Basic Circuit Eliminates Numeric Keypad Polling
STMicroelectronics » STM32F100
Rick Malley, Independent Designs LLC
Using eight digital inputs, this circuit simplifies decoding of the common membrane 4×4 keypad matrix and eliminates the traditional requirement of scanning rows or columns. Any X-Y switch matrix, which can be part of some apparatus, can be considered with this device.
The design uses eight pre-biased transistors – four NPN and four PNP. When depressing a given switch, two transistors will turn on via the current through their internal biasing networks, providing a unique signature code that can be recognized and decoded. The generated code, which will be unique for each key, is readable with a simple 8-bit input statement. By enabling a pin-change interrupt on all eight inputs, the keyboard decode program can be entirely interrupt-driven.
The eight lines could also be connected to a shift register, thereby only requiring two to three digital I/O lines for the microprocessor to shift out and read the result.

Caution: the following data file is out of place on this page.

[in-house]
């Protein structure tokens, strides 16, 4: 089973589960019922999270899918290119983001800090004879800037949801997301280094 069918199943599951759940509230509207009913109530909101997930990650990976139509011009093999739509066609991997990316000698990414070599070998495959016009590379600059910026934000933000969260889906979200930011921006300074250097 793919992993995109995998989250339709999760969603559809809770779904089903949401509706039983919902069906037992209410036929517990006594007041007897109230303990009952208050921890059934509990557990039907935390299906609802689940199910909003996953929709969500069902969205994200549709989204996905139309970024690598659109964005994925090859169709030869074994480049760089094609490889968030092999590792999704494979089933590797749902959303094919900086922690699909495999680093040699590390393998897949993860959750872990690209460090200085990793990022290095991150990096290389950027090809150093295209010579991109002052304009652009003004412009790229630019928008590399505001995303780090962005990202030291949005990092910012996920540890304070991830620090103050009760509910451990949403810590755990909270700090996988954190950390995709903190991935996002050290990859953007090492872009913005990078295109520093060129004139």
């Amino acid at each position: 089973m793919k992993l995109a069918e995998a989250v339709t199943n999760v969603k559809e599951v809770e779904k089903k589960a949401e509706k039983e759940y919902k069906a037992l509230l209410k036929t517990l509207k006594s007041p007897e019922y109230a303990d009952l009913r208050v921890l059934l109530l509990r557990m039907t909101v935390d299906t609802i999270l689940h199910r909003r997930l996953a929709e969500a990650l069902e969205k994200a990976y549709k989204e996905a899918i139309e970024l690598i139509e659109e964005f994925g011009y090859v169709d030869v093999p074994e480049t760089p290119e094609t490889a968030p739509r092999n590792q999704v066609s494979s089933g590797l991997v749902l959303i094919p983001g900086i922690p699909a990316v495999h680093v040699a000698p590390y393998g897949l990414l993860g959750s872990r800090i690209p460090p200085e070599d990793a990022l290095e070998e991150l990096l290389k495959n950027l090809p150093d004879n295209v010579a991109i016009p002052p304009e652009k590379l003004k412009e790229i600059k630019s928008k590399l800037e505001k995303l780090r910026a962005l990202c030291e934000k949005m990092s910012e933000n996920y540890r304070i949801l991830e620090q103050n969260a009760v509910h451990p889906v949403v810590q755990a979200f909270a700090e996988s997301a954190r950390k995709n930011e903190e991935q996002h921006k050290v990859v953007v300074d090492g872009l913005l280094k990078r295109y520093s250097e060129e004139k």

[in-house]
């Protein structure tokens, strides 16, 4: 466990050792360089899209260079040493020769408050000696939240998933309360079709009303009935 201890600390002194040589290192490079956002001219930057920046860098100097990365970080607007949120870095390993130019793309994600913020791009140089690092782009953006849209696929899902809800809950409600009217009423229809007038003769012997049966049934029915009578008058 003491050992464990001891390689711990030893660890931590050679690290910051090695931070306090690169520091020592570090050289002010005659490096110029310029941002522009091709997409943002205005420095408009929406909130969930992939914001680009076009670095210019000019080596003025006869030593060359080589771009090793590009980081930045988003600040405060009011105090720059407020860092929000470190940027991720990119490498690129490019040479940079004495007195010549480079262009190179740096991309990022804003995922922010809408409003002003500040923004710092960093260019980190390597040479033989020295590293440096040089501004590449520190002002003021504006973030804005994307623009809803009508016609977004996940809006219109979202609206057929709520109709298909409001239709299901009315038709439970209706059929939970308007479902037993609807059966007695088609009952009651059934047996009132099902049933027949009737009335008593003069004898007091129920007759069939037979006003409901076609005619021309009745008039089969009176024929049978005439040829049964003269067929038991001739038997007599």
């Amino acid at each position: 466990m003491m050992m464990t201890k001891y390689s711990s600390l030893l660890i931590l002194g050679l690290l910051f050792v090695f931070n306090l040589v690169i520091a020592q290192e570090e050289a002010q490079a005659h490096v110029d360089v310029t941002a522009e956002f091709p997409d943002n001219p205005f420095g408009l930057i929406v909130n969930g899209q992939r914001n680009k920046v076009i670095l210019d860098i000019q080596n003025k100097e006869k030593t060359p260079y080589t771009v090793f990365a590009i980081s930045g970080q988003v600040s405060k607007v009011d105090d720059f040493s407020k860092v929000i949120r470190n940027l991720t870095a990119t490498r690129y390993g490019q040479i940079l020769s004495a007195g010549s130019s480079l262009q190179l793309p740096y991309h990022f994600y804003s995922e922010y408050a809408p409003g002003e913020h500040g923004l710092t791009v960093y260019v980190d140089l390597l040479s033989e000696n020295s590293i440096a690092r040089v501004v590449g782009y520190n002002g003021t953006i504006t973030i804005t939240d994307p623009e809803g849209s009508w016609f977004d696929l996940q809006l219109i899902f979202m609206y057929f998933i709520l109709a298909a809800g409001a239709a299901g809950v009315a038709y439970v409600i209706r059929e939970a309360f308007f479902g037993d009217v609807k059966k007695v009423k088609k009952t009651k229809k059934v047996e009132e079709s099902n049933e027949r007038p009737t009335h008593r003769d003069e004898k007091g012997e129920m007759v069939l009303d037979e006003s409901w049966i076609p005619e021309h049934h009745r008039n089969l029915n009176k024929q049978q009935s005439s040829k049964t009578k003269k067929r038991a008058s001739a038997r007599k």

In the simplest setup, an 8-bit port is configured as inputs, with internal pull-up resistors on bits 0-3 and internal pull-down resistors on bits 4-7 (Figure 1). This is possible with several microprocessors, including STMicroelectronics’ STM32F100. In fact, this circuit was prototyped with the STM32F100, and wound up delivering excellent results.
The design in Figure 2 employs external pull-up and pull-down resistors. The best solution implements two resistor arrays, such as the widely available four-element surface-mount types – they’re compact, inexpensive, and add only two components to the circuit board. For most pull-up and pull-down applications, 10 kΩ will suffice.
Of course, several combinations are possible when simultaneously pressing two keys, also leading to the generation of unique codes. This scenario works as well – any combination in which the two keys don’t share a common row or column can be decoded.
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